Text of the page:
Sunday, September 26, 2021
Sept. 26, 2021

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In Our View: Science should guide parents in vaccine choice

The Columbian

With one COVID-19 vaccine approved for children, parents have a decision to make. As with any other parental choice, reliable and factual information is necessary in order to make the best decision for your child and your family.

More than 123 million Americans have been fully vaccinated against coronavirus, and now the Pfizer-BioNTech vaccine is being allowed for people as young as 12. Other vaccines likely will receive similar approval, following rigid testing that helps to ensure safety.

As Dr. Amesh Adalja of Johns Hopkins University said: “While it’s true that children are generally spared from severe disease, the fact that they’ve been unable to be vaccinated has caused major disruptions in their lives that have real developmental consequences. Vaccination of this age cohort will allow these children to more fully return to their normal lives.”

There are numerous benefits to being vaccinated, in addition to protection from COVID-19. Widespread vaccinations will improve the safety of school reopenings; they will protect children who are unable to receive vaccines because of other medical issues; and they will provide peace of mind for both the children and their parents.

While children are less susceptible to COVID-19 than adults, the disease presents risks. The virus has infected more than 1.5 million children in the United States, according to the Centers for Disease Control and Prevention, and more than 13,000 have been hospitalized. “It is currently one of the top 10 causes of death in children since the pandemic began,” Dr. Yvonne Maldonado of the American Academy of Pediatrics said.

Still, it is understandable if parents have questions or concerns about giving relatively new vaccines to children. That is where factual information becomes essential.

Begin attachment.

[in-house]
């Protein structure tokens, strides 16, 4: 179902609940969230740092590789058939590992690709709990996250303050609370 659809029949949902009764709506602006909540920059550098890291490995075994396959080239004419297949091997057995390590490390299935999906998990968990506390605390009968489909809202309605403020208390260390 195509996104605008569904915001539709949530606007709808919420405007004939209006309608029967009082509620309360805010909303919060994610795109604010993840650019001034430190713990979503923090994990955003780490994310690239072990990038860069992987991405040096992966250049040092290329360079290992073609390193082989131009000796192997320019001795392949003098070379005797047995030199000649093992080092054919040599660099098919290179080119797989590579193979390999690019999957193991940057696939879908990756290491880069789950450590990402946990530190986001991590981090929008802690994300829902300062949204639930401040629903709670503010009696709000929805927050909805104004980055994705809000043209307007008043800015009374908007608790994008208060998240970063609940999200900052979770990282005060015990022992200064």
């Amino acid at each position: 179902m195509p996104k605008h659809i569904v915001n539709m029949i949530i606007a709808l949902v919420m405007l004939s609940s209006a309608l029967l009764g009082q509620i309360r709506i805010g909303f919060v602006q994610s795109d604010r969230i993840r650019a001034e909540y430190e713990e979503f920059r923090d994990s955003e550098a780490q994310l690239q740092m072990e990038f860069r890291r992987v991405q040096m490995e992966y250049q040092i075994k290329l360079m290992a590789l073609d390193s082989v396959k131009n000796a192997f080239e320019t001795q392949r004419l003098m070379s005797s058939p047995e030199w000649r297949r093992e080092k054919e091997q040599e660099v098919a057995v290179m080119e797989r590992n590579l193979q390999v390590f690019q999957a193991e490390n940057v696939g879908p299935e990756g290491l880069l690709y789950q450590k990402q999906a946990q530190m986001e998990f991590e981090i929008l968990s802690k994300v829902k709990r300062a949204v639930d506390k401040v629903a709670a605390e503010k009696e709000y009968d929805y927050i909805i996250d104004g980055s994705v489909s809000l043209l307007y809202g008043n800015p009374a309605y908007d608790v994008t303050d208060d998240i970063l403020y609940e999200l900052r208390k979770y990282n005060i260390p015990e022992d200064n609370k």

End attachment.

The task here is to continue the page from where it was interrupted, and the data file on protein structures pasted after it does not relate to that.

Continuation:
The United States in recent years has been ripe for misinformation about inoculations, particularly the common MMR vaccine (measles, mumps, rubella) that is required for school attendance. Falsified data about risks of the MMR vaccine was planted 20 years ago by a British doctor and since has bloomed into an anti-vaccine movement.

The result is that there has been a resurgence of measles, which once were considered eliminated in the United States. About 1,300 cases of measles were reported in 2019, with Clark County being one of the hot spots.

Those numbers pale in comparison with 33 million coronavirus cases in the U.S., contributing to 586,000 deaths. In Clark County, more than 22,000 cases and 265 deaths have been reported.

That plays a role in assessing vaccinations for children. Parents should speak with their family physician and seek information from trained health care professionals rather than believing what they hear from a neighbor or read on social media.

As the CDC reports: “COVID-19 vaccines are safe and effective. COVID-19 vaccines were evaluated in tens of thousands of participants in clinical trials. The vaccines met the Food and Drug Administration’s rigorous scientific standards for safety, effectiveness, and manufacturing quality.”

Trials for the approved Pfizer vaccine included 2,000 children in the 12-15 age group. They showed the vaccine is 100 percent effective, while 16 of the 970 children who received a placebo contracted COVID-19. Dr. Lee Savio Beers, president of the American Academy of Pediatrics, said: “The data continue to show that this vaccine is safe and effective.”

That should be a good starting point for parents considering whether to have their children vaccinated.